4. My time is Schwäbisch Hall is drawing to an end. While I am extremely eager to return and see my family again, leaving will be a little bittersweet. My experience in Germany has been different than any other trip that I have taken to a foreign country; while I feel a tourist when I travel to other German cities, when I come back to Schwäbisch Hall it feels a little like returning home, something that I have not experienced overseas before. Going to mass here continues to be a good way of entering the local culture. On the feast of the Assumption of Mary, many of the congregants brought small bouquets of home-grown flowers and herbs. These were then blessed and sprinkled by the priest at the end of mass, and picked back up by those who brought them. This tradition is called “Kräuterweihe,” and it is apparently over a thousand years old. My German learning efforts seem to have been successful; today my teacher recommended that I advance 3 levels for my next German class. I think he is overly optimistic, but I was happy to receive some external acknowledgement of progress. While I still feel somewhat slow and awkward in my speech, I am well removed from the tongue-tied state in which I first arrived.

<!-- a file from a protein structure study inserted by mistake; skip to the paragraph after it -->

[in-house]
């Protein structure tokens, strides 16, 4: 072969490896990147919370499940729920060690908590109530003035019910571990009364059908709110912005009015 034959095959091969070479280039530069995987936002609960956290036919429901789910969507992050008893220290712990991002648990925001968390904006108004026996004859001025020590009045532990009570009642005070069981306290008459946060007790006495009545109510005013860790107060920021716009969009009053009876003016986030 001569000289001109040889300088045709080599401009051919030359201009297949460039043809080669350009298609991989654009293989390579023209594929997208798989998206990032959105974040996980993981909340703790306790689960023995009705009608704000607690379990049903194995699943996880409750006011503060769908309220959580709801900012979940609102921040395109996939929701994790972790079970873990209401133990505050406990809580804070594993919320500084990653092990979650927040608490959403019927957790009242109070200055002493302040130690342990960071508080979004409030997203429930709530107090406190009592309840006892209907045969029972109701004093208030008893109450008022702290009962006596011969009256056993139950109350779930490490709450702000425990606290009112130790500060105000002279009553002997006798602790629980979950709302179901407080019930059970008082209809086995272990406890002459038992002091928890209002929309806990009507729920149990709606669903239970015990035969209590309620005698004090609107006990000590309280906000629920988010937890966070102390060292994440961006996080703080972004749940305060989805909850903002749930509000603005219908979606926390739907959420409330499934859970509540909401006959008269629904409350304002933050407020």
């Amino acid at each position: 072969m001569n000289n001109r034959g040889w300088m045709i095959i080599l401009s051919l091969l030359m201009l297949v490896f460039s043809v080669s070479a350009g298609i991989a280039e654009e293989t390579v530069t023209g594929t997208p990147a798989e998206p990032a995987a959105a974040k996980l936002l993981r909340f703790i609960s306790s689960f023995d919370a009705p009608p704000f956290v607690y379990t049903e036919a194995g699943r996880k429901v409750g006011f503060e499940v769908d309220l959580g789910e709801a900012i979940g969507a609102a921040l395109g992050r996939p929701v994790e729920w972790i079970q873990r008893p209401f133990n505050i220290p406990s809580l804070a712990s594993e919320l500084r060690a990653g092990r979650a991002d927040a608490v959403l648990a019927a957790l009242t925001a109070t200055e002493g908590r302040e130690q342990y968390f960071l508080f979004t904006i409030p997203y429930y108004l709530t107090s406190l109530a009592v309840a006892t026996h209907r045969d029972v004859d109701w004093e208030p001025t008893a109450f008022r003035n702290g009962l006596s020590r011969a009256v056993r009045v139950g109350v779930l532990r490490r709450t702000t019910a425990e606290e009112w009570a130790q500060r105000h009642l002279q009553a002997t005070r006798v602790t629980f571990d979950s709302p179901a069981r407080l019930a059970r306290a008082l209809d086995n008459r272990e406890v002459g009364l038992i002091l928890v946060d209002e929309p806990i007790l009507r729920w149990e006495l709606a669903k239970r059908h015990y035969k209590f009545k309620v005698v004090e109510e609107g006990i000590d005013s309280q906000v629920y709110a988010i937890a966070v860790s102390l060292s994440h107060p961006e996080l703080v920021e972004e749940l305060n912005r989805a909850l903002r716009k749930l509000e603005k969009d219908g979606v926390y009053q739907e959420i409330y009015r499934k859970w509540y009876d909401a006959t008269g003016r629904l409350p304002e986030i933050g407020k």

5. It’s the last day of my Goethe Institute course, and I would give the program a solid recommendation. The teaching methods and materials are similar to those that I have experienced in other German courses, but being constantly surrounded by German speakers and being forced to interact in German throughout the day are an invaluable help. I do have one ‘heretical’ piece of advice derived from my time here this past month. When I arrived in Germany, I was determined to only speak German, and I followed this strictly for the first half of the course. Unfortunately, when one’s German is of an intermediate level like mine, there is only so deep in conversation that one can competently go. I found myself having lots of “small talk” style conversations, but little that went beyond. For me, this made for a very lonely experience. Halfway through, I modified my approach. I of course spoke only in German in class, and outside class at least half of my interactions with other students remained in German, but I allowed myself some English conversation when there was a mutual desire for deeper discussion. This improved my enjoyment of my time in Germany dramatically, and I don’t think that it severely hampered my German development. Of course, if one is able to converse deeply in German, or if German is the best common language between certain students (and this was the case with some of my acquaintances), go for it. One certainly should avoid switching German off completely outside of class, but an adamant refusal to utter a word of English may not always be the best choice for everyone. Perhaps I’m wrong, but those are my two cents.